Friday, 22 May 2015

Won by the Sword

Lately I've been playing a lot of Ben Hull's "Won by the Sword", which is an operational level board game of the Thirty Years War. As I've written previously, this is the historical period which most excites me and from a military history point of view I am more interested on the operational level of war (campaign manoeuvres, logistics, etc.) than on the tactical or strategic levels. Thus, this was a game right up my alley.

The game itself uses a node-based map where armies are activated alternately by the players by varying campaign cards. The map represents South-West Germany, and the game comes with a number of scenarios enabling you to game the major campaigns that took place in this theatre during the war. Other theatres and campaigns are expected to be released in the future. You can either play a shorter 2-3 month scenario or a full year of campaigning (8-9 months).

The map / game board

We decided to play the 1632 campaign, where Gustav Adolph's Swedish army attempts to conquer southern Germany and knock Bavaria out of the war. I played the Imperial-Bavarian side. The campaign took some 18-20 hours to complete, which isn't so bad for beginners.

I started the campaign strongly by holding the Swedes at bay. I had two main armies operating with the intention of securing the Main and Neckar rivers, whilst laying the mighty Swedish controlled city of Nuremberg under siege. Using a combination of cunning and speed, the Swedes thwarted my attempts to gain control of these rivers, but I managed to capture Nuremberg just before Gustav Adolph's relief column reached it. After defeating Tilly in a battle near Nuremberg, Gustav Adolph proceeded to besiege the might Nuremberg in turn. However, an imperial army under Wallenstein attacked the Swedish king in the nick of time and defeated the Swedes in battle. This was a major blow for the Swedes, who had lost over a month in the siege and were defeated in battle to boot.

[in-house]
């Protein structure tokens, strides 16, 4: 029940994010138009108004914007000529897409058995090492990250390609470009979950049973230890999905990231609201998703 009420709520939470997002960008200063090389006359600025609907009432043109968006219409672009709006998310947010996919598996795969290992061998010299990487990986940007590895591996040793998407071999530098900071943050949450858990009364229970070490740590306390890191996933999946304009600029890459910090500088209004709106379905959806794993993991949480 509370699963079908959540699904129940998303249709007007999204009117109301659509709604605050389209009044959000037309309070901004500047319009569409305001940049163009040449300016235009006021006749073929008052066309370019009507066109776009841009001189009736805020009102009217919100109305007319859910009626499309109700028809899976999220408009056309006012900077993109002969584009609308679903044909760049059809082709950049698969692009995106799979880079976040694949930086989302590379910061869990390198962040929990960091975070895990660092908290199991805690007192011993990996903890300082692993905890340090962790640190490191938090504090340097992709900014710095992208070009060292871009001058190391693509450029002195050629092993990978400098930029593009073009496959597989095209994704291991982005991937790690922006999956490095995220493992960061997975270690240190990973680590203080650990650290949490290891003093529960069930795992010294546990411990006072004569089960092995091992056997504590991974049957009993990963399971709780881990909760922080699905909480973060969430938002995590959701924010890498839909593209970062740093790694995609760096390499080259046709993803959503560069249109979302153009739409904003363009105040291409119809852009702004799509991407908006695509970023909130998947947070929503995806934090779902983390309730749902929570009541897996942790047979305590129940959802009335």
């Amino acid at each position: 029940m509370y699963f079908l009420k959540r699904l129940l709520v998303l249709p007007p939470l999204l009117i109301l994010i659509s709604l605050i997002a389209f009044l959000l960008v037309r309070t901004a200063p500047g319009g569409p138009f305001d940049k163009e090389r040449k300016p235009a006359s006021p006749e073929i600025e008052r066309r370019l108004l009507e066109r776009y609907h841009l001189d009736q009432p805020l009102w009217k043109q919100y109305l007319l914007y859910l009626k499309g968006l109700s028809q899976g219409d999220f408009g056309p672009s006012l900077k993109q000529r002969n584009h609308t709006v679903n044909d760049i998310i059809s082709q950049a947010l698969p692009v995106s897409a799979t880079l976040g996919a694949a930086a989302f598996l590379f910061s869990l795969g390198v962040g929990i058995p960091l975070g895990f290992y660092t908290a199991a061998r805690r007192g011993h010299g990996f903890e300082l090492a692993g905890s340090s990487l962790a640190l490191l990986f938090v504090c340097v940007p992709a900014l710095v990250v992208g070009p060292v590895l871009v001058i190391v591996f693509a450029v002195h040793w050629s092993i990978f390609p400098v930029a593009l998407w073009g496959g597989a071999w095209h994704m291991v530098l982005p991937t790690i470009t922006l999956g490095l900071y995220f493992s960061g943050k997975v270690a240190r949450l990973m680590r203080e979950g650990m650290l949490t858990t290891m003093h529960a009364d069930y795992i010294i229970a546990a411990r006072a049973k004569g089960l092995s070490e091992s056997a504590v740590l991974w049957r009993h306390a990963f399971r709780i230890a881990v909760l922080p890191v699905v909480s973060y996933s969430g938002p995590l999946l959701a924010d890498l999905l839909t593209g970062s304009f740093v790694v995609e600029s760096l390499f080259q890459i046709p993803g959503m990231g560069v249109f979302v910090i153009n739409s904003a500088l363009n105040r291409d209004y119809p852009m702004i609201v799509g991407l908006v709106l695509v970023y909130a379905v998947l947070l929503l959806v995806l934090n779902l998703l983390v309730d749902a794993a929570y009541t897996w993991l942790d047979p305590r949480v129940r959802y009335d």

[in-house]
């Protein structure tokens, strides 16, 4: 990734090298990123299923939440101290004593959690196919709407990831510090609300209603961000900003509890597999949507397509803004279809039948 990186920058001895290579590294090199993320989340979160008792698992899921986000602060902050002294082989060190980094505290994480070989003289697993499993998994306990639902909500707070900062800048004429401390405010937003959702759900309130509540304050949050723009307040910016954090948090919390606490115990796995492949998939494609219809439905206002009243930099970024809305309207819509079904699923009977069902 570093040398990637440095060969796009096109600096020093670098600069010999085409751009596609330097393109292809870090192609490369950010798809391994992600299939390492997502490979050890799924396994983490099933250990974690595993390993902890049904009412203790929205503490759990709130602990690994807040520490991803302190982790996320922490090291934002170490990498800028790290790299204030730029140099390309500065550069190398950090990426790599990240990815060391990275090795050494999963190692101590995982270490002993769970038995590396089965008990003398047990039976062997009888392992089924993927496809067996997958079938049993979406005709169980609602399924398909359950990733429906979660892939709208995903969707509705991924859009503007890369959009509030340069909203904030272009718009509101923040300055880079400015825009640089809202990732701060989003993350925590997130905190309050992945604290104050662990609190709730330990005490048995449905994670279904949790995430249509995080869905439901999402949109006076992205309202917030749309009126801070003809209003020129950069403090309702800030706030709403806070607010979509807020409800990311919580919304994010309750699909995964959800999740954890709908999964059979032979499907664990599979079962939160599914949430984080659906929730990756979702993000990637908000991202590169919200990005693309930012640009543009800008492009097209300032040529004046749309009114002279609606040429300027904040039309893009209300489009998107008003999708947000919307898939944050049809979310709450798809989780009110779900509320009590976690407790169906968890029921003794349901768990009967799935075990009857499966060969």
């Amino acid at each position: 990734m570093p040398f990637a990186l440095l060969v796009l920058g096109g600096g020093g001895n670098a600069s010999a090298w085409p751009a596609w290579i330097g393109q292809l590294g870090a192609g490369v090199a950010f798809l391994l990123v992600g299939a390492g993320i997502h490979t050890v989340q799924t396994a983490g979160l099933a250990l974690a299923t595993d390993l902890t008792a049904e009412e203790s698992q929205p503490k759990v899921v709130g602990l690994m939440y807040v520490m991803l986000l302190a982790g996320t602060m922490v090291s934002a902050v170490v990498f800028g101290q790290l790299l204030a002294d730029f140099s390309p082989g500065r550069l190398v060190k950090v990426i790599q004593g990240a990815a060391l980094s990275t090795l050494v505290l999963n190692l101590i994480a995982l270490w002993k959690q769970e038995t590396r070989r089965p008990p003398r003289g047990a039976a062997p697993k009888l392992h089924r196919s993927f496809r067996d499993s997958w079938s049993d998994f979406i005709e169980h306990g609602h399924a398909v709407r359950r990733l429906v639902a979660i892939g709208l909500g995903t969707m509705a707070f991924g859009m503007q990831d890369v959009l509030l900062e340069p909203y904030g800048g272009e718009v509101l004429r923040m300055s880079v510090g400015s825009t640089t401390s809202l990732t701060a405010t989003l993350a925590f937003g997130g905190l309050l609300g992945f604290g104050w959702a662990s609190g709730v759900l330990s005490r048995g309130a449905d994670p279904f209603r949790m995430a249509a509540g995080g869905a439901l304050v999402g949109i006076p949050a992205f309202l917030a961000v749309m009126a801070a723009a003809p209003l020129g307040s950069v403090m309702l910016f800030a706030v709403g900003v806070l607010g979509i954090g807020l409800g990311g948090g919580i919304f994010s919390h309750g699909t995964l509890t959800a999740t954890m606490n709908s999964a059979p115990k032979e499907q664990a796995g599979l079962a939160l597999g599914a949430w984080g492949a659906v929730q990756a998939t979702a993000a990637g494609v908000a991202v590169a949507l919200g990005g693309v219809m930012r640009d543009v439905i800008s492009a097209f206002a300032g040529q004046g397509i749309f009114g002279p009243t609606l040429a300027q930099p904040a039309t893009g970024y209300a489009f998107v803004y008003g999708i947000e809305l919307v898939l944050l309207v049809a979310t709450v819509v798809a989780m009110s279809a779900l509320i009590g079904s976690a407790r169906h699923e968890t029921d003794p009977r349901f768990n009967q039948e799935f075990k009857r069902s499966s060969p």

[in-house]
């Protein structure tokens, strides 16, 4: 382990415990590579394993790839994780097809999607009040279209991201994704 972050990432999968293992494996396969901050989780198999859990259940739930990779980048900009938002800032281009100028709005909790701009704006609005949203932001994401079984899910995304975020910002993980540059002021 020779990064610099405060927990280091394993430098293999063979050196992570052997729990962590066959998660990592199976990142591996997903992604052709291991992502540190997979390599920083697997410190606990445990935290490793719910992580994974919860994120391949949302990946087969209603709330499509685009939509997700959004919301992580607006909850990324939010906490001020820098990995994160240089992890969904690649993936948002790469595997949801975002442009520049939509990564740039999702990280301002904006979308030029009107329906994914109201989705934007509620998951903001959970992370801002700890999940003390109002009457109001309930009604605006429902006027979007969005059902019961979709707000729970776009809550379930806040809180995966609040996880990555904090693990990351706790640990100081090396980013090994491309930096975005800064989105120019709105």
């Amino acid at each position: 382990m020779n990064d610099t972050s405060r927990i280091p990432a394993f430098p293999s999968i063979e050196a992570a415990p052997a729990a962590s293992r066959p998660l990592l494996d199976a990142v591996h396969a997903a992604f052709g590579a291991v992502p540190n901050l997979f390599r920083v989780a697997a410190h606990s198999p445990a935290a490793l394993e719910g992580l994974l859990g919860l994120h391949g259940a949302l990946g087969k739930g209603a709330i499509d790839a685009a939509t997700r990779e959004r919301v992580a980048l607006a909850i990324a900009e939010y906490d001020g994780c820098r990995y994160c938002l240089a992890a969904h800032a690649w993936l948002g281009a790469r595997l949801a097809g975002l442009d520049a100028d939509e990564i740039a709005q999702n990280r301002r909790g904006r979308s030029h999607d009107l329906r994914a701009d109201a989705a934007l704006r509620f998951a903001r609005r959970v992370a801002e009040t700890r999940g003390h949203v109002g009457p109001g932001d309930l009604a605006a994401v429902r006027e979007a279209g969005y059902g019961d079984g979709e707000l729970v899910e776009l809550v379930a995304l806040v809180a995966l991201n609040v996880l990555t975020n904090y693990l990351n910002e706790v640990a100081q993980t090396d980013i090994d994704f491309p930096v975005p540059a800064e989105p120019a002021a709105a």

Nuremberg is about to fall whilst Gustav Adolph is racing to the rescue

I used my triumph secure the Main river, but then proceeded to balance the scales by blundering with Tilly's army into Johan Baner's veteran army. This mistake was due to my misevaluation of our respective army strengths. With the exact contents of armies hidden from the opposing player and having failed to reconnoitre the enemy, I estimated Baner's army to be smaller and to include less veterans. I was further prompted to my rash move since I had several tactical advantages which I was about to lose unless I attacked promptly. The result of this blunder was that Tilly's army was practically wiped out and I had to send off half of Wallenstein's force to plug the gap in the western sector of the map.

Contest over the Neckar river moments before things go horribly wrong for myself

My blunder put me on the defensive for a long time. Using artillery captured from Tilly, Baner proceeded to capture city after city on the Neckar and Rhine rivers. Wallenstein, now outnumbered by Gustav, resorted to scorched earth tactics. These tactics worked remarkably well as it Gustav was severely constrained on where he could move his army if it wished to have supplies and had to spend a great deal of time husbanding supplies from where they could be got. I used this time to rebuild my strength but, after two months of relative inactivity Gustav was able to push through the devastated cordon I had created and lead his army south to the Danube.

The gaming board while the armies are still duelling in the north

Units are kept on a separate force card, which is hidden from the opposition

Campaign cards are played alternately, with the players controlling which cards to allocate to the first two armies but subsequent (3rd and 4th) armies drawing cards at random

The remainder of the campaign, from July to October saw a great drama unfolding in the south. Gustav seemed unstoppable as he captured the fortresses of Ulm and Augsburg and plunged into Swabia and Bavaria. A wary Wallenstein was hesitant to engage Gustav's army, but burned up the countryside around the Swedes.